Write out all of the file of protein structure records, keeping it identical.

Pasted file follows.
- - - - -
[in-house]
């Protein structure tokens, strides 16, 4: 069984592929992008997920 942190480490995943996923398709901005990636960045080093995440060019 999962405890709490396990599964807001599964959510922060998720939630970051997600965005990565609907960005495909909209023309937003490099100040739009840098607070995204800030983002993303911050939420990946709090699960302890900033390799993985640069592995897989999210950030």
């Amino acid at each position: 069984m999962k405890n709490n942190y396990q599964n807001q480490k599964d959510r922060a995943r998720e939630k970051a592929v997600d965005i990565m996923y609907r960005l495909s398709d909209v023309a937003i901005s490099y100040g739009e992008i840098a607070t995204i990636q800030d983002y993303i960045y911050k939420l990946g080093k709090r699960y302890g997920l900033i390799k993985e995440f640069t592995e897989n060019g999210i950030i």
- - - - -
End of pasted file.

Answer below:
[in-house]
């Protein structure tokens, strides 16, 4: 069984592929992008997920 942190480490995943996923398709901005990636960045080093995440060019 999962405890709490396990599964807001599964959510922060998720939630970051997600965005990565609907960005495909909209023309937003490099100040739009840098607070995204800030983002993303911050939420990946709090699960302890900033390799993985640069592995897989999210950030």
């Amino acid at each position: 069984m999962k405890n709490n942190y396990q599964n807001q480490k599964d959510r922060a995943r998720e939630k970051a592929v997600d965005i990565m996923y609907r960005l495909s398709d909209v023309a937003i901005s490099y100040g739009e992008i840098a607070t995204i990636q800030d983002y993303i960045y911050k939420l990946g080093k709090r699960y302890g997920l900033i390799k993985e995440f640069t592995e897989n060019g999210i950030i």